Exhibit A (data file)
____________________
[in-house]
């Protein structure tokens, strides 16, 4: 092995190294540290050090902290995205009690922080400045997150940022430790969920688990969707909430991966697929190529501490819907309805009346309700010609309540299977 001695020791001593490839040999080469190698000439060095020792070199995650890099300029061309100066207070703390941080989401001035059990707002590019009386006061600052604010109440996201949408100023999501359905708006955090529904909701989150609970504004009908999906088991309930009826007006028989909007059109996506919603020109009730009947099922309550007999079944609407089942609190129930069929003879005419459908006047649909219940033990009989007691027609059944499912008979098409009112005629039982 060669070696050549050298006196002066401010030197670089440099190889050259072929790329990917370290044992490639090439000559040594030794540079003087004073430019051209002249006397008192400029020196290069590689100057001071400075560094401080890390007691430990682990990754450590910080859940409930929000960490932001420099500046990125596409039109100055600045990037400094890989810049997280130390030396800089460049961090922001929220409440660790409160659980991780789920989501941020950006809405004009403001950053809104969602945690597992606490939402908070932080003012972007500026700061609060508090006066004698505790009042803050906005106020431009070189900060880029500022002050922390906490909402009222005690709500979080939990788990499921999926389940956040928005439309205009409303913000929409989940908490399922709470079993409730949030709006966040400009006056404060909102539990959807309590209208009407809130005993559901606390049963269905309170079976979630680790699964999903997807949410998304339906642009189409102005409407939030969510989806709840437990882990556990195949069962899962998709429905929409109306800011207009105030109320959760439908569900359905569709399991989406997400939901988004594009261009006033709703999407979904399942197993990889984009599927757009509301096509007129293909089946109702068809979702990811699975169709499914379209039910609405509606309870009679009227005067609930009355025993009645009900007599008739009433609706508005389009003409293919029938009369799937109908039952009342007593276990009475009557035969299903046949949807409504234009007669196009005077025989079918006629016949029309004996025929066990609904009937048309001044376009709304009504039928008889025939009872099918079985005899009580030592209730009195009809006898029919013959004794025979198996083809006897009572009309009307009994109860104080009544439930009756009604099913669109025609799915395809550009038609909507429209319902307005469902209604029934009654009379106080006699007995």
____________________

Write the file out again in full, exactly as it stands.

[in-house]
């Protein structure tokens, strides 16, 4: 092995190294540290050090902290995205009690922080400045997150940022430790969920688990969707909430991966697929190529501490819907309805009346309700010609309540299977 001695020791001593490839040999080469190698000439060095020792070199995650890099300029061309100066207070703390941080989401001035059990707002590019009386006061600052604010109440996201949408100023999501359905708006955090529904909701989150609970504004009908999906088991309930009826007006028989909007059109996506919603020109009730009947099922309550007999079944609407089942609190129930069929003879005419459908006047649909219940033990009989007691027609059944499912008979098409009112005629039982 060669070696050549050298006196002066401010030197670089440099190889050259072929790329990917370290044992490639090439000559040594030794540079003087004073430019051209002249006397008192400029020196290069590689100057001071400075560094401080890390007691430990682990990754450590910080859940409930929000960490932001420099500046990125596409039109100055600045990037400094890989810049997280130390030396800089460049961090922001929220409440660790409160659980991780789920989501941020950006809405004009403001950053809104969602945690597992606490939402908070932080003012972007500026700061609060508090006066004698505790009042803050906005106020431009070189900060880029500022002050922390906490909402009222005690709500979080939990788990499921999926389940956040928005439309205009409303913000929409989940908490399922709470079993409730949030709006966040400009006056404060909102539990959807309590209208009407809130005993559901606390049963269905309170079976979630680790699964999903997807949410998304339906642009189409102005409407939030969510989806709840437990882990556990195949069962899962998709429905929409109306800011207009105030109320959760439908569900359905569709399991989406997400939901988004594009261009006033709703999407979904399942197993990889984009599927757009509301096509007129293909089946109702068809979702990811699975169709499914379209039910609405509606309870009679009227005067609930009355025993009645009900007599008739009433609706508005389009003409293919029938009369799937109908039952009342007593276990009475009557035969299903046949949807409504234009007669196009005077025989079918006629016949029309004996025929066990609904009937048309001044376009709304009504039928008889025939009872099918079985005899009580030592209730009195009809006898029919013959004794025979198996083809006897009572009309009307009994109860104080009544439930009756009604099913669109025609799915395809550009038609909507429209319902307005469902209604029934009654009379106080006699007995």